“I used to make a really killer cheese ball,” says Carolynne Kreutzer, a retired loan officer and mom of three. But after the consummate host developed lactose intolerance in the early 2000s, she decided to go vegan with encouragement from her kids, including daughter Karin Kreutzer, now senior art director for the Humane Society of the United States. Then she got to work veganizing longtime favorites—including the classic cheese ball.
For those wary of “fake” animal products, Carolynne refers to a classic ad: “Just try it, you’ll like it!”
Thankfully for today’s vegans and veg-curious, the days of suffering through jelly-like “cheese” and tasteless “burger” patties are long gone (remember the ’80s?). “The landscape of vegan food has absolutely exploded, which is so exciting and so fun,” says Alicia Bell, HSUS culinary program manager. The plethora of plant-based substitutes means there’s no reason for vegans to miss out on one of life’s greatest pleasures: making, eating and sharing purely-for-fun foods.
The cheese ball
A friend shared the original dairy-based recipe with Carolynne in the ’80s, but since veganizing the ball, it remains a fan favorite on holidays. Karin adds that it’s best when you grate a block of plant-based cheese rather than using a pre-shredded variety. After the Kreutzers passed the recipe along, friends have discovered new ways to enjoy “the ball:” One uses leftovers as a sandwich spread.
- 8 oz. shredded vegan pepper jack
- 8 oz. shredded vegan cheddar
- 8 oz. vegan cream cheese, room temperature (Tofutti preferred)
- ½ cup vegan sour cream; 1 small yellow onion, diced
- 1 heaping tablespoon horseradish
- 1 cup chopped walnuts or slivered almonds (optional)
1. Place first six ingredients in a large mixing bowl and thoroughly combine.
2. Roll into one large ball (or two small).
3. Spread nuts on a nonstick baking mat or parchment paper and carefully roll the cheese ball until covered.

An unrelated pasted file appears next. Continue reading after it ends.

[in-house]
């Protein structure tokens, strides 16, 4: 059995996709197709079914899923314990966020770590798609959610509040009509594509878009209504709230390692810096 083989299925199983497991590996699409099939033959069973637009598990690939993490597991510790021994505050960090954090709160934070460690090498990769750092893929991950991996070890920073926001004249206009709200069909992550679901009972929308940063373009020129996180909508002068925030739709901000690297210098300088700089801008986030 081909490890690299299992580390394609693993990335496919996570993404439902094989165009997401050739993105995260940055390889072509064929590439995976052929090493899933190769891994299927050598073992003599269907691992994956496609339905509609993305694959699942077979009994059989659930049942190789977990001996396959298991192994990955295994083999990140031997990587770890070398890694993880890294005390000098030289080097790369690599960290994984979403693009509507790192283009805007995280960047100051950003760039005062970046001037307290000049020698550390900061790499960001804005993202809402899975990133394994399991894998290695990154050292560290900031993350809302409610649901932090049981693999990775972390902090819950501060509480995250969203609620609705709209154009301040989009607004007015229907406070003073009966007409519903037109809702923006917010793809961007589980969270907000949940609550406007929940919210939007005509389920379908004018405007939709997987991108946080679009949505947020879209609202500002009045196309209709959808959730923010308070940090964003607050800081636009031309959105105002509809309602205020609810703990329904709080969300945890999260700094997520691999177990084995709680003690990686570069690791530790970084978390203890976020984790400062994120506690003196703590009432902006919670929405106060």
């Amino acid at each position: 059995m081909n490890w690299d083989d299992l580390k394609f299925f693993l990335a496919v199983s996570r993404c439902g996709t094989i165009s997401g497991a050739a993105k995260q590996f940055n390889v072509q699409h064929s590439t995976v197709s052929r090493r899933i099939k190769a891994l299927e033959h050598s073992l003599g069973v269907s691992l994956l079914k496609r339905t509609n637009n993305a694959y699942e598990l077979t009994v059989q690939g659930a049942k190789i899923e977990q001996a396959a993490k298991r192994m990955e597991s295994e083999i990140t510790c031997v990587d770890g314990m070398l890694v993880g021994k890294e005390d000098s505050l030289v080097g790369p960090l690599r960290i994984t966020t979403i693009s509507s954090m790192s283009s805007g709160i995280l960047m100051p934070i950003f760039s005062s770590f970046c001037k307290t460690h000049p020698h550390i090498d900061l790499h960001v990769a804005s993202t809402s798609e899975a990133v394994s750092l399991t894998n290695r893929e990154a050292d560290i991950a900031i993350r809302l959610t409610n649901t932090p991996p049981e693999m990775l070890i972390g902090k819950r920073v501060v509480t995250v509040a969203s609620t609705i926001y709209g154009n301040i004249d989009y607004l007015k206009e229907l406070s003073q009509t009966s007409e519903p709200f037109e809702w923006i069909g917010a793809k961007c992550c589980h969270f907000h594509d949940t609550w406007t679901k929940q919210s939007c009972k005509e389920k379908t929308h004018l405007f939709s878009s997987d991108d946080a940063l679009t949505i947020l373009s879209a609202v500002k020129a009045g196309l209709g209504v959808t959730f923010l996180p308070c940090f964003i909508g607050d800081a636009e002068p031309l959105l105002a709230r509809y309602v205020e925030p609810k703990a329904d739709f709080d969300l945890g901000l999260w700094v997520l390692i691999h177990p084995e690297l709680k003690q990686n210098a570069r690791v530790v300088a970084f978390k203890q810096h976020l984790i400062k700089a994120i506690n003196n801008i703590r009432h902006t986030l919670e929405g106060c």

4. Place the ball in a dish and serve with crackers and veggies.
Makes one extra-large ball or two medium balls.
Karin says this classic dip would’ve fit in perfectly at the Kreutzers’ card table, where “for as long as I can remember,” Carolynne held monthly games of Hearts with Karin on her lap and an abundance of “snacky things” in bowls. Other classic dips are easily veganized in the same way: Just swap out sour cream and mayonnaise for their animal-friendly counterparts.
Buffalo chicken sliders
At sports parties, these colorful buffalo “chicken” sliders are convenient to eat with one hand while holding a beer or gesticulating at the field with the other. Chicken is an easy meat to replicate with plants, and we’re betting (no pun intended) that game spectators won’t notice the difference.
The Kreutzers were the only family at the campground eating pizza from the grill instead of burgers—but for Karin, mini pizzas are a fond childhood memory and still in the family’s meal rotation today. Easily customizable, kids will enjoy making their own at sleepovers and parties—or even while camping.
“Once you start eating it, you can’t stop,” says Carolynne of party toffee, which she’s served as a holiday treat for decades. Using just a few pantry staples, it’s “easy to whip together last minute,” notes Karin. “You just have to wait for it to harden. You have to be patient. That’s the only downside!” Since veganizing the recipe, the pair have noticed that plant-based butter sticks, not tubs, work best.
The average American vegan spares an estimated 116 animals each year—and reduces their water footprint by 37% over a lifetime.
Plant-based made easy
Accidentally vegan treats
An easy way to determine whether something’s vegan is to skip to the “allergens” list and look for milk, eggs, fish or shellfish—or simply look for cholesterol in the nutrition panel: Even 1% cholesterol means it isn’t vegan. But you might be surprised by the number of ready-made products that are “accidentally vegan!”
- Arnold Bread and Cobblestone Mill baked goods (most products), Thomas’ bagels
- BelVita crunchy breakfast biscuits and Nature Valley crunchy granola bars (most flavors)
- Betty Crocker Bac-O’s bacon flavor bits
- Late July Sea Salt and Lime chips and Spicy Sweet Chili Doritos
- Most store-bought pastry and dough
- Most original flavor potato chips
- Oreos and unfrosted Pop-Tarts
- Sour Patch Kids (U.S. only), Swedish Fish and Twizzlers
- Most dark chocolate (check for dairy)